“… one of the first things I did in my new position was to offer a page to an organisation I believe was previously excluded from our paper; those organisations linked with Noel Pearson. As you can see by the attached articles (on page 5 and 27), (sic) I’ve developed a rapport with the Cape York Land Council and associated organizations and now have an arrangement with them whereby they provide the NIT with their page of news and layout. I’m pleased to advise that they’ve featured in my first two editions. I’ve also said I would consider any prominent stories from them to go to the front of the paper, depending on its (sic) currency as a news item.”

Hagan goes on to make a similar offer to his addressees as that made to Pearson’s “organisations”. I reckon that it would be appropriate and ethical for Hagan to at least make it clear to his readers that any material from such sources that he presents as “news” should at least have some disclosure as to the source of the material.

This is particularly so when the NIT runs material as contentious as the “news” material generated by the Cape York Land Council in relation to its High Court challenge to the Queensland government’s “Wild Rivers” legislation and the material on the pages under the bold header “Unity News” over the logos of the Cape York Land Council, the Cape York Institute, the Cape York Partnerships and the Balkanu Cape York Development Corporation — all of which are linked to Noel Pearson or his brother, Gerhardt.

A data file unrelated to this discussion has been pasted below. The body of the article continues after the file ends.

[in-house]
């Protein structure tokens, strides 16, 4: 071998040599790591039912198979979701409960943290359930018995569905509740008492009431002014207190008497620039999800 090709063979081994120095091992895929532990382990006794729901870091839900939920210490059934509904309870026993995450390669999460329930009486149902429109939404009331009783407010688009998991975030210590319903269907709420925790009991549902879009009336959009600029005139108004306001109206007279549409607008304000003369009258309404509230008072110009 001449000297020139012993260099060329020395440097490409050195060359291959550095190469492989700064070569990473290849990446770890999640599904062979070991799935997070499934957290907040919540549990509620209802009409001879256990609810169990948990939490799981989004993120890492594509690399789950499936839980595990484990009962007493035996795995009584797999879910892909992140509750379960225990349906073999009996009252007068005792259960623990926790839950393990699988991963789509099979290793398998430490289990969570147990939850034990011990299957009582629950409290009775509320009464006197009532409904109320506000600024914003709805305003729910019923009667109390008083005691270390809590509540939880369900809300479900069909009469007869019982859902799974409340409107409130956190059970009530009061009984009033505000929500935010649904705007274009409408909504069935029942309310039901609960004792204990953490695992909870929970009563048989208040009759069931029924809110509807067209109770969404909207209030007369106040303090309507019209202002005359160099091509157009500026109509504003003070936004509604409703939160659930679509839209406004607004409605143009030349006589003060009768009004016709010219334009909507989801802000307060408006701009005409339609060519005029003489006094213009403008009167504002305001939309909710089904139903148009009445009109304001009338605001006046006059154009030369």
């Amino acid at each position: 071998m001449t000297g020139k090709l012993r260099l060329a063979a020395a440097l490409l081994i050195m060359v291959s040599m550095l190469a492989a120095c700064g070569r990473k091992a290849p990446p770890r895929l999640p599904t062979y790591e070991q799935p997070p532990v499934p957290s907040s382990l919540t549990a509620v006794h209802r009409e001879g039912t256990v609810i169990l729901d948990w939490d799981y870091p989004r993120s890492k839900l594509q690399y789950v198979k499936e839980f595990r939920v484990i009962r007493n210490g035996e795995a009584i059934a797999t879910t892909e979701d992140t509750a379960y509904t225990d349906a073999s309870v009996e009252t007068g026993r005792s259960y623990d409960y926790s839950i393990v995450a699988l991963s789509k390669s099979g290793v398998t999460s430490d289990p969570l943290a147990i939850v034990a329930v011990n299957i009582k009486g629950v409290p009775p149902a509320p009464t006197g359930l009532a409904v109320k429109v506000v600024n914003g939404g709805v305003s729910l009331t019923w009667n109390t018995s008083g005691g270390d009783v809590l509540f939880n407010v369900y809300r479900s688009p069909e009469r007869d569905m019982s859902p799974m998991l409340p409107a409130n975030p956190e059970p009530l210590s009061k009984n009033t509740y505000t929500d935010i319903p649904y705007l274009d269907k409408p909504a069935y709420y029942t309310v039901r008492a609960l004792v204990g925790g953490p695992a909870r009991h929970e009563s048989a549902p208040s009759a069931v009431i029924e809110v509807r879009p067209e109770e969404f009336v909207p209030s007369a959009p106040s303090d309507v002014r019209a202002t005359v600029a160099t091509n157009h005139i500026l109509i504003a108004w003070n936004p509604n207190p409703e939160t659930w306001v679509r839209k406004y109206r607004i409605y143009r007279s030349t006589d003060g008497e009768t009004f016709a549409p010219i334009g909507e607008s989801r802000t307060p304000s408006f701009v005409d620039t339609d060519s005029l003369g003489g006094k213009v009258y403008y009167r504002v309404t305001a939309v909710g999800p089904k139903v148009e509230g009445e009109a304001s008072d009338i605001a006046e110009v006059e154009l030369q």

And it seems that the new spirit of inclusiveness isn’t just restricted to “peak” Aboriginal organisations, with much of the “news” content in issues 202, 203 and 204 consisting of word-for-word reproductions of press releases from various federal and state government agencies, political parties and interest groups.

The most amusing — and concerning — of the many apparent lapses in the NIT’s approach to journalistic standards in these recent issues is the word-for-word reproduction of the most recent issue of the NIT of this joint presser, issued on June 19, 2010 by federal government indigenous affairs ministers Jenny Macklin and Warren Snowdon. Hagan reproduced that presser on page 7 of that issue under the original header “Improving community safety under the Northern Territory Emergency response”.

Apparently Hagan thought he hadn’t given FaHCSIA’s spinners enough of a free ride so he ran the same presser — but under the header “Emergency Response improving community safety” on page 15 of the same edition — this time matched with a large photo of Macklin.

It is early days for Hagan and his new team at the NIT and Crikey wishes them well — we need strong and independent voices in indigenous affairs journalism — but the early signs are not good.

Crikey understands that up until about late May this year four young Aboriginal cadets were employed at the NIT in various roles under the Indigenous Cadetship Support (the ICS) scheme operated by the Federal Department of Education Employment and Workplace Relations (DEEWR) and that their employment — and their cadetships — have now been summarily terminated.

Earlier this week Crikey emailed several questions to Stephen Hagan and NIT’s general manager Beverley Wyner seeking information on the circumstances of Hagan’s appointment as editor and his previous experience as an editor or journalist and whether he would, in light of his employment as a Lecturer at the University of Southern Queensland, be undertaking his editorial duties on a full- or part-time basis.

Crikey also sought information on the number of journalists currently employed at NIT and the number, if any, of Aboriginal cadets currently employed by NIT under the ICS scheme.

Despite repeated attempts by email and phone to contact Hagan or Wyner, no response was received from either of them before deadline.

Peter Fray